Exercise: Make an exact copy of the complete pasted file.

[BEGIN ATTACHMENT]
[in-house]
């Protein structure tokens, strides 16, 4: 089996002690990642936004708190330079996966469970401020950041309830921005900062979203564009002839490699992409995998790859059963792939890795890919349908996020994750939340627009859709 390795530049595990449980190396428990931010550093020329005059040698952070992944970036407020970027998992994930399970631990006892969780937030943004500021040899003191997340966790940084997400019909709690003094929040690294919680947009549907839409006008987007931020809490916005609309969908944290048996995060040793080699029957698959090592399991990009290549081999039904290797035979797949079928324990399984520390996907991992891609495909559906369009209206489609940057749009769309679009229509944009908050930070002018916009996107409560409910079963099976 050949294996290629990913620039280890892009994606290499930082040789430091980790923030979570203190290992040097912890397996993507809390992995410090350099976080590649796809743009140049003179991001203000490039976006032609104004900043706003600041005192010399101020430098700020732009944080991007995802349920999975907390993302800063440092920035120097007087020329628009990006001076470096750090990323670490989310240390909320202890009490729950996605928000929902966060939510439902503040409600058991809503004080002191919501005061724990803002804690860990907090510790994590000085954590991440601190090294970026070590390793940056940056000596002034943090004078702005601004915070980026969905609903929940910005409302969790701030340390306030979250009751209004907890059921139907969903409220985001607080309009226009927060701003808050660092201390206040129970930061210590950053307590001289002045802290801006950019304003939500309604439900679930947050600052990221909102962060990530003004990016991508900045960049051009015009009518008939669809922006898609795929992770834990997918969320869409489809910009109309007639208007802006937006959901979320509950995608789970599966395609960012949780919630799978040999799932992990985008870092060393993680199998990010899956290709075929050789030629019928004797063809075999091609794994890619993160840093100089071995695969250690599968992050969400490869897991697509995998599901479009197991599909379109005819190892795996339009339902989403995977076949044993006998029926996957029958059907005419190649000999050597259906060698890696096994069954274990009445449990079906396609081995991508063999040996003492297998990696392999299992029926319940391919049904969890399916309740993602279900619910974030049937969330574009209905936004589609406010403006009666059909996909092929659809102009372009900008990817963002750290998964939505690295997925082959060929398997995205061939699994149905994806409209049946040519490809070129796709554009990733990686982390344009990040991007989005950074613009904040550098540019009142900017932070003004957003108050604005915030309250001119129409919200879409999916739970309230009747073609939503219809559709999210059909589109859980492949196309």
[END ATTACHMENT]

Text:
[in-house]
């Protein structure tokens, strides 16, 4: 089996002690990642936004708190330079996966469970401020950041309830921005900062979203564009002839490699992409995998790859059963792939890795890919349908996020994750939340627009859709 390795530049595990449980190396428990931010550093020329005059040698952070992944970036407020970027998992994930399970631990006892969780937030943004500021040899003191997340966790940084997400019909709690003094929040690294919680947009549907839409006008987007931020809490916005609309969908944290048996995060040793080699029957698959090592399991990009290549081999039904290797035979797949079928324990399984520390996907991992891609495909559906369009209206489609940057749009769309679009229509944009908050930070002018916009996107409560409910079963099976 050949294996290629990913620039280890892009994606290499930082040789430091980790923030979570203190290992040097912890397996993507809390992995410090350099976080590649796809743009140049003179991001203000490039976006032609104004900043706003600041005192010399101020430098700020732009944080991007995802349920999975907390993302800063440092920035120097007087020329628009990006001076470096750090990323670490989310240390909320202890009490729950996605928000929902966060939510439902503040409600058991809503004080002191919501005061724990803002804690860990907090510790994590000085954590991440601190090294970026070590390793940056940056000596002034943090004078702005601004915070980026969905609903929940910005409302969790701030340390306030979250009751209004907890059921139907969903409220985001607080309009226009927060701003808050660092201390206040129970930061210590950053307590001289002045802290801006950019304003939500309604439900679930947050600052990221909102962060990530003004990016991508900045960049051009015009009518008939669809922006898609795929992770834990997918969320869409489809910009109309007639208007802006937006959901979320509950995608789970599966395609960012949780919630799978040999799932992990985008870092060393993680199998990010899956290709075929050789030629019928004797063809075999091609794994890619993160840093100089071995695969250690599968992050969400490869897991697509995998599901479009197991599909379109005819190892795996339009339902989403995977076949044993006998029926996957029958059907005419190649000999050597259906060698890696096994069954274990009445449990079906396609081995991508063999040996003492297998990696392999299992029926319940391919049904969890399916309740993602279900619910974030049937969330574009209905936004589609406010403006009666059909996909092929659809102009372009900008990817963002750290998964939505690295997925082959060929398997995205061939699994149905994806409209049946040519490809070129796709554009990733990686982390344009990040991007989005950074613009904040550098540019009142900017932070003004957003108050604005915030309250001119129409919200879409999916739970309230009747073609939503219809559709999210059909589109859980492949196309």